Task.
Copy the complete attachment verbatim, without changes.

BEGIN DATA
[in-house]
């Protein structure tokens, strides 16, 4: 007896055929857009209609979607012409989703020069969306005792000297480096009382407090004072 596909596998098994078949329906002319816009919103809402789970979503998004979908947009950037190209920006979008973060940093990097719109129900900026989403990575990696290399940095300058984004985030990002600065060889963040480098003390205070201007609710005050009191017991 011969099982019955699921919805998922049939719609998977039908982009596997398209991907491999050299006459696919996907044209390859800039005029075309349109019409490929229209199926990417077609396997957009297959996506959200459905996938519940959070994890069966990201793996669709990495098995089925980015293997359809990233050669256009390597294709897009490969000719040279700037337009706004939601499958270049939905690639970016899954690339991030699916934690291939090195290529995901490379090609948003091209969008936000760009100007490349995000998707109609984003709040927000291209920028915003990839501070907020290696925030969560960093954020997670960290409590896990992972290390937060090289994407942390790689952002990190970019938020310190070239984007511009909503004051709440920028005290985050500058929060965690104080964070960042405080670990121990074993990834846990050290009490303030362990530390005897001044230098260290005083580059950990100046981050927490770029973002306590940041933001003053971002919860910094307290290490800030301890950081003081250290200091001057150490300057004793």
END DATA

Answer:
[in-house]
């Protein structure tokens, strides 16, 4: 007896055929857009209609979607012409989703020069969306005792000297480096009382407090004072 596909596998098994078949329906002319816009919103809402789970979503998004979908947009950037190209920006979008973060940093990097719109129900900026989403990575990696290399940095300058984004985030990002600065060889963040480098003390205070201007609710005050009191017991 011969099982019955699921919805998922049939719609998977039908982009596997398209991907491999050299006459696919996907044209390859800039005029075309349109019409490929229209199926990417077609396997957009297959996506959200459905996938519940959070994890069966990201793996669709990495098995089925980015293997359809990233050669256009390597294709897009490969000719040279700037337009706004939601499958270049939905690639970016899954690339991030699916934690291939090195290529995901490379090609948003091209969008936000760009100007490349995000998707109609984003709040927000291209920028915003990839501070907020290696925030969560960093954020997670960290409590896990992972290390937060090289994407942390790689952002990190970019938020310190070239984007511009909503004051709440920028005290985050500058929060965690104080964070960042405080670990121990074993990834846990050290009490303030362990530390005897001044230098260290005083580059950990100046981050927490770029973002306590940041933001003053971002919860910094307290290490800030301890950081003081250290200091001057150490300057004793």